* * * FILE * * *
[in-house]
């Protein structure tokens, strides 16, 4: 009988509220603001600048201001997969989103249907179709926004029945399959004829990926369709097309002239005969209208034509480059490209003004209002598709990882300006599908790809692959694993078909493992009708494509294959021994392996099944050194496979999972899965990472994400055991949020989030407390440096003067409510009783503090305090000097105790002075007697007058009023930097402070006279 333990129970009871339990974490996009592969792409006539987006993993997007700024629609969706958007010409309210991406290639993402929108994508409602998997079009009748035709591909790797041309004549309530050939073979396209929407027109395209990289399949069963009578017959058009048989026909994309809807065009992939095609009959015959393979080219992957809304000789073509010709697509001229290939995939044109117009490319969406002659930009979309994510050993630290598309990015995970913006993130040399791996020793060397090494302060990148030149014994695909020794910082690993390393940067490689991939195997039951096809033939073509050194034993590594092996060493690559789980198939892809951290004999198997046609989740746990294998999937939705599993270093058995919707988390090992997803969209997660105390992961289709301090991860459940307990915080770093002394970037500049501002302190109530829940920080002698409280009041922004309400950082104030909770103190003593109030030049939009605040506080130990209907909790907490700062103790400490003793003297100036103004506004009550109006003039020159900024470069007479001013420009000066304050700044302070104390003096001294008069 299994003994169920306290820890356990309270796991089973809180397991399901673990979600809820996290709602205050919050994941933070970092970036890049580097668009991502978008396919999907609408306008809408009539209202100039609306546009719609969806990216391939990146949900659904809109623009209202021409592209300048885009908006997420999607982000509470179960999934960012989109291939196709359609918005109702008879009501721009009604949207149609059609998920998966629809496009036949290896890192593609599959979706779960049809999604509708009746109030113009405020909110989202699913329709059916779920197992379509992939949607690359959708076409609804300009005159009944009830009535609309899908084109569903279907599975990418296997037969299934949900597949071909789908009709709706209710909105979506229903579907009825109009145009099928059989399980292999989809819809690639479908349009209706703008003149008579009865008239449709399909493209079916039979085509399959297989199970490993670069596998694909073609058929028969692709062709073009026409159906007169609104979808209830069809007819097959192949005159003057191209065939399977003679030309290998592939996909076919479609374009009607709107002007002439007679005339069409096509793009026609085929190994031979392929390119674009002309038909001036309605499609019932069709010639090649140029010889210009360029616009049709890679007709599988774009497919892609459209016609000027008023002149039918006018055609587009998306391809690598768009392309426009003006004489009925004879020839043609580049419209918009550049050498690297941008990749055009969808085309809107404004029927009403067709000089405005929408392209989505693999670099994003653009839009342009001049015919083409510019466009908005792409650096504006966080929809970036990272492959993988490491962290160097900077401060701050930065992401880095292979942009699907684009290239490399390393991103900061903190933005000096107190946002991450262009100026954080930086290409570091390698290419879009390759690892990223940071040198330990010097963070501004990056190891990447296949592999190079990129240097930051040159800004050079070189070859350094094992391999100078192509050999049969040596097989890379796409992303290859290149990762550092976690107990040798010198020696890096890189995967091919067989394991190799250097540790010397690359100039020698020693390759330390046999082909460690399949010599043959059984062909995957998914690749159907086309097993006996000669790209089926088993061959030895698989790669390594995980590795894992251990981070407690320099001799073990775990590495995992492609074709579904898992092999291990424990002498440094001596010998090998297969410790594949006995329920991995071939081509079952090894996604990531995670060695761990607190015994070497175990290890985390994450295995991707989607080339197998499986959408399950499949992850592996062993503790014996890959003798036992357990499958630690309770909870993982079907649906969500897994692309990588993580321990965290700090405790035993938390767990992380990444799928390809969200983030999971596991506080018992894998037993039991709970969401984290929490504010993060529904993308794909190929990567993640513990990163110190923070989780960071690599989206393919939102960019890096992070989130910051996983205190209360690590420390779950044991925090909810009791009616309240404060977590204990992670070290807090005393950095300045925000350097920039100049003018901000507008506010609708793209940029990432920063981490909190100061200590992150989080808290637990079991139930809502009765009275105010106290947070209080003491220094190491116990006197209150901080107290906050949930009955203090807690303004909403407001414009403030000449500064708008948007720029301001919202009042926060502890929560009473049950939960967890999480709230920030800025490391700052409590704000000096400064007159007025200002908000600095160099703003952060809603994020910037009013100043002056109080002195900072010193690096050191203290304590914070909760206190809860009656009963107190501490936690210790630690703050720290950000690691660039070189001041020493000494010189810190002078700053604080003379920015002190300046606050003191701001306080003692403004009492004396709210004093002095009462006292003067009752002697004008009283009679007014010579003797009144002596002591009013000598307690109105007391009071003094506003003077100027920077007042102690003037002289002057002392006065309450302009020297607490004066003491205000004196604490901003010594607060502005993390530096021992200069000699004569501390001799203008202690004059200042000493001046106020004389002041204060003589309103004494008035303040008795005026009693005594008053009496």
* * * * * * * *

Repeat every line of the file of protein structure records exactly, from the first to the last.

[in-house]
């Protein structure tokens, strides 16, 4: 009988509220603001600048201001997969989103249907179709926004029945399959004829990926369709097309002239005969209208034509480059490209003004209002598709990882300006599908790809692959694993078909493992009708494509294959021994392996099944050194496979999972899965990472994400055991949020989030407390440096003067409510009783503090305090000097105790002075007697007058009023930097402070006279 333990129970009871339990974490996009592969792409006539987006993993997007700024629609969706958007010409309210991406290639993402929108994508409602998997079009009748035709591909790797041309004549309530050939073979396209929407027109395209990289399949069963009578017959058009048989026909994309809807065009992939095609009959015959393979080219992957809304000789073509010709697509001229290939995939044109117009490319969406002659930009979309994510050993630290598309990015995970913006993130040399791996020793060397090494302060990148030149014994695909020794910082690993390393940067490689991939195997039951096809033939073509050194034993590594092996060493690559789980198939892809951290004999198997046609989740746990294998999937939705599993270093058995919707988390090992997803969209997660105390992961289709301090991860459940307990915080770093002394970037500049501002302190109530829940920080002698409280009041922004309400950082104030909770103190003593109030030049939009605040506080130990209907909790907490700062103790400490003793003297100036103004506004009550109006003039020159900024470069007479001013420009000066304050700044302070104390003096001294008069 299994003994169920306290820890356990309270796991089973809180397991399901673990979600809820996290709602205050919050994941933070970092970036890049580097668009991502978008396919999907609408306008809408009539209202100039609306546009719609969806990216391939990146949900659904809109623009209202021409592209300048885009908006997420999607982000509470179960999934960012989109291939196709359609918005109702008879009501721009009604949207149609059609998920998966629809496009036949290896890192593609599959979706779960049809999604509708009746109030113009405020909110989202699913329709059916779920197992379509992939949607690359959708076409609804300009005159009944009830009535609309899908084109569903279907599975990418296997037969299934949900597949071909789908009709709706209710909105979506229903579907009825109009145009099928059989399980292999989809819809690639479908349009209706703008003149008579009865008239449709399909493209079916039979085509399959297989199970490993670069596998694909073609058929028969692709062709073009026409159906007169609104979808209830069809007819097959192949005159003057191209065939399977003679030309290998592939996909076919479609374009009607709107002007002439007679005339069409096509793009026609085929190994031979392929390119674009002309038909001036309605499609019932069709010639090649140029010889210009360029616009049709890679007709599988774009497919892609459209016609000027008023002149039918006018055609587009998306391809690598768009392309426009003006004489009925004879020839043609580049419209918009550049050498690297941008990749055009969808085309809107404004029927009403067709000089405005929408392209989505693999670099994003653009839009342009001049015919083409510019466009908005792409650096504006966080929809970036990272492959993988490491962290160097900077401060701050930065992401880095292979942009699907684009290239490399390393991103900061903190933005000096107190946002991450262009100026954080930086290409570091390698290419879009390759690892990223940071040198330990010097963070501004990056190891990447296949592999190079990129240097930051040159800004050079070189070859350094094992391999100078192509050999049969040596097989890379796409992303290859290149990762550092976690107990040798010198020696890096890189995967091919067989394991190799250097540790010397690359100039020698020693390759330390046999082909460690399949010599043959059984062909995957998914690749159907086309097993006996000669790209089926088993061959030895698989790669390594995980590795894992251990981070407690320099001799073990775990590495995992492609074709579904898992092999291990424990002498440094001596010998090998297969410790594949006995329920991995071939081509079952090894996604990531995670060695761990607190015994070497175990290890985390994450295995991707989607080339197998499986959408399950499949992850592996062993503790014996890959003798036992357990499958630690309770909870993982079907649906969500897994692309990588993580321990965290700090405790035993938390767990992380990444799928390809969200983030999971596991506080018992894998037993039991709970969401984290929490504010993060529904993308794909190929990567993640513990990163110190923070989780960071690599989206393919939102960019890096992070989130910051996983205190209360690590420390779950044991925090909810009791009616309240404060977590204990992670070290807090005393950095300045925000350097920039100049003018901000507008506010609708793209940029990432920063981490909190100061200590992150989080808290637990079991139930809502009765009275105010106290947070209080003491220094190491116990006197209150901080107290906050949930009955203090807690303004909403407001414009403030000449500064708008948007720029301001919202009042926060502890929560009473049950939960967890999480709230920030800025490391700052409590704000000096400064007159007025200002908000600095160099703003952060809603994020910037009013100043002056109080002195900072010193690096050191203290304590914070909760206190809860009656009963107190501490936690210790630690703050720290950000690691660039070189001041020493000494010189810190002078700053604080003379920015002190300046606050003191701001306080003692403004009492004396709210004093002095009462006292003067009752002697004008009283009679007014010579003797009144002596002591009013000598307690109105007391009071003094506003003077100027920077007042102690003037002289002057002392006065309450302009020297607490004066003491205000004196604490901003010594607060502005993390530096021992200069000699004569501390001799203008202690004059200042000493001046106020004389002041204060003589309103004494008035303040008795005026009693005594008053009496």